Friday, May 18, 2001

Census reveals dearth of young workers

Finding help worries employers

By John Eckberg and John J. Byczkowski
The Cincinnati Enquirer

        A key number in the latest census snapshot of the Tristate is making employers uneasy. The seven counties of Greater Cincinnati region saw a 13 percent drop during the 1990s in the number of people ages 25-34 — to 259,733 from 299,098.

        Experts say it's a factor in an ongoing labor shortage that might get worse. That's because the decline hits a key demographic: entry-level workers who will become the supervisors and foremen of the next decade.

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        The labor shortage has already hurt an array of Tristate businesses, such as Blue Chip Pavement Maintenance Co., a Linwood firm unable to hire truck drivers. “So what ends up happening is that equipment I have invested in sits there rusting,” owner Mark Schmidt said.

        The census numbers show the dip in the 25-to-34-year-old group was even more dramatic across Ohio. Between 1990 and 2000, that group shrank by 15 percent.

        The drop makes some labor market observers wonder if skilled younger workers are leaving Ohio for technology and higher-paying jobs in other regions. “Maybe Cincinnati has been a little too conservative on work/life balance issues,” said Nancy Pistler, president of Target Solutions, a human resources consulting firm in Blue Ash.

        Cities such as New York, Chicago and Boston, and just about anywhere in California, are drawing transplants because they offer high-technology opportunities, she said. “People in the X-generation are attracted to where the action is, and that hasn't been Cincinnati,” she said.

        The potential of future labor shortages is hard to face for local employers already struggling to fill jobs.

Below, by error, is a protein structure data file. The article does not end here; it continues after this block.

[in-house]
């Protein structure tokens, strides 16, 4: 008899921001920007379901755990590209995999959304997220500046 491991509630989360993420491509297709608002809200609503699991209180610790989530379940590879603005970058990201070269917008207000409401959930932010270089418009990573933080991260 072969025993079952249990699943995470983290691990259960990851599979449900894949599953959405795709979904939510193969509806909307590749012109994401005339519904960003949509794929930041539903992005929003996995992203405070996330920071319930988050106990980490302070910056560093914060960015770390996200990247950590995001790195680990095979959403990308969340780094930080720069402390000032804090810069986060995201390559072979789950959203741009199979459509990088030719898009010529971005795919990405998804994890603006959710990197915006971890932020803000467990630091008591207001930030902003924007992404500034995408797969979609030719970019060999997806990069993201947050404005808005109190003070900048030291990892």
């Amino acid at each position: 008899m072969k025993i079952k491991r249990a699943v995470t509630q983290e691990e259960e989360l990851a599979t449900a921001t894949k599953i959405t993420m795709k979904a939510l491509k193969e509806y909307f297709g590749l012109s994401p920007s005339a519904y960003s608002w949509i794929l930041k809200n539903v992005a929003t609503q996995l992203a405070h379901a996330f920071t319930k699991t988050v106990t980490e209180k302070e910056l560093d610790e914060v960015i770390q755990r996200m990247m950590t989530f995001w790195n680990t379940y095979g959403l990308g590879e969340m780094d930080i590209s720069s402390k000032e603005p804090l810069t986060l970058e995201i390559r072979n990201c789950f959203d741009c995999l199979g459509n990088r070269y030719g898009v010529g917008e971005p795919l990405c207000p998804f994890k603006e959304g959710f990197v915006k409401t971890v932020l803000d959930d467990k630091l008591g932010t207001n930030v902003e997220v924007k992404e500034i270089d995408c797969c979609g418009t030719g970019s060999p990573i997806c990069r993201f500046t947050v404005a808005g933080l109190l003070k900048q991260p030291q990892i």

For a month this spring, Mr. Schmidt, the 38-year-old owner of Blue Chip Pavement, couldn't avoid seeing a daily reminder of that labor shortage.

        In the construction yard of his company sat three dump trucks.

        The trucks, representing an investment of $150,000, were idled during the first four weeks of the spring construction season. The trucks didn't move because the company couldn't find and hire drivers to get the trucks on the road.

        “There's no question about it,” said Mr. Schmidt, who owns the company that employs 55 workers. “People are not selecting the construction trades as a viable career path, and there's no question we've seen a decline in the quality of personnel who are interested.”

        While having three driverless trucks in the yard did not paralyze Blue Chip Pavement, it did eventually lead to higher costs.

        Blue Chip Pavement needed material moved, so it had to turn to employment brokers to find independent driver/operators who owned their own trucks in order to get the work done.

        Mr. Schmidt thinks the labor shortage is going to lead to some rough work-force challenges in the years to come because today's new hire is sometimes a supervisor a decade from now.

        “Your apprentice laborers become your equipment operators and your foremen,” Mr. Schmidt said.

        Many communities are losing population among recent college graduates, which fit into this age group, because the social life does not fit their needs, futurist Roger Herman said.

        He suggested that what has happened in Ohio and Greater Cincinnati is not so much a brain drain as it is a talent drain.

        “There's a difference between intellectual ability and people who will get a job done,” said Mr. Herman, chief executive of the Herman Group, a strategic business consultancy based in Greensboro, N.C.

        “It may be young people who are looking for the right kind of community.”

        But Ron Bird, chief economist at the Employment Policy Foundation in Washington, D.C., suggested that there has not been much of a talent drain but that fewer people are in that key demographic.

        “It's about 18 percent fewer than there were 10 years ago,” Mr. Bird said.

        “We are already seeing the beginnings of the problem, and it's going to get worse over the next 20 years,” he said.


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